Yo, this is so ill I might even go back and listen to The Love Movement again. Ha, naw man, I won't be doing that anytime soon. But holy shit, how great is this record? I like to joke around a lot but on the inside I'm an emotional dude with a lot of feelings, and this one brings tears to my eyes every single time I listen to it. I took my son to the Electric Fetus the day this came out on CD. Nearly everyone in the store—even like, 60-year-old women—had a copy in their hands; a testament to Tribe's legacy as a brand you can trust. We put it on in the car and drove around the whole city listening to it in entirety. And let me tell you, the tears were rollin'. The first track "The Space Program" is classic Tribe, and brings back a ton of memories. (I saw them three times back in the day: on Lollapalooza, at Smokin' Grooves, and opening for the Beasties on the Hello Nasty tour. In addition, they were the background music during some key moments in my history. I've too many Tribe-soundtracked memories to list here.) Even though it's Phife's versus that I love the most on here, I like how obvious it is that Q-Tip orchestrated the whole thing. Word has it he was like, "Yo, if we're going to do this record, you're all coming to my place in Jersey and we're doing it together." So they were all in one place, rather than Dropboxing rhymes to each other as is all to common these days. It's one of the most cohesive rap records to drop in a long while. And, yo, did you catch that Prince-type ish Tip does on "Solid Wall of Sound?" I don't normally fucks with singing in my rap music but that's dope.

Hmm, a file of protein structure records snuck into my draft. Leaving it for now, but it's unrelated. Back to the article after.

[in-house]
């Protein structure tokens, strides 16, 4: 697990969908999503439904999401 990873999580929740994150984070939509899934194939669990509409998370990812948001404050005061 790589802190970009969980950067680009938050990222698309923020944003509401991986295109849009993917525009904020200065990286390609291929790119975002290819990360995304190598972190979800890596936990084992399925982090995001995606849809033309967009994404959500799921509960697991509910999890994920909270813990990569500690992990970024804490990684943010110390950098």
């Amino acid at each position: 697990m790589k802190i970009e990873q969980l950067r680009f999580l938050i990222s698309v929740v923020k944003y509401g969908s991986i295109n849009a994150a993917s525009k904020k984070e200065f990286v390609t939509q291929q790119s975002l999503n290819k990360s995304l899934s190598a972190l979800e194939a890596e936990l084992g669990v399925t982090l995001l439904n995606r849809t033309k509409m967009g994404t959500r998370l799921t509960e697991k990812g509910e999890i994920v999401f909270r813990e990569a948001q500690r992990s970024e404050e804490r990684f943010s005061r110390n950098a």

Bloody Monk Consortium - The Awakening (Self-Released)
Luke Sick hipped me to these cats. This is monster guerrilla-style rap out of San Jose that's (sort of) shrouded in (a bit of) mystery (for me personally). (Basically, I've held off on learning too much about them because I like vibe I get and I don't want anything ruining that.) Labal-S and Leeroy Destroy are the only two emcees but they rap in way that brings to mind larger crew classics like the Boot Camp Click or Da Lench Mob. Production comes from a handful of dudes, but there's continuity in it in that they all seem dedicated to hard-ass drums. It's on that take-no-prisoners cipher tip. I just wanna rock baggy sweats and bucket hats and drive around in a Jeep, bumping this on cassette, while smoking Dutch Masters like it's '95 up in this bitch.

Czarface - A Fistful of Peril (Silver Age)
When these guys dropped their first album back in 2013 I hadn't really been feeling 7L & Esoteric in a long time, but my curiosity was piqued by the comic book imagery, the promise of pro-wrestling references, and interest in new Inspectah Deck material. Over the course of three raw-as-fuck boom-bap albums they've turned me into a believer. The drums are hard and the sub is deep; a ginormous sound complimented by dexterous emceeing and turntablism.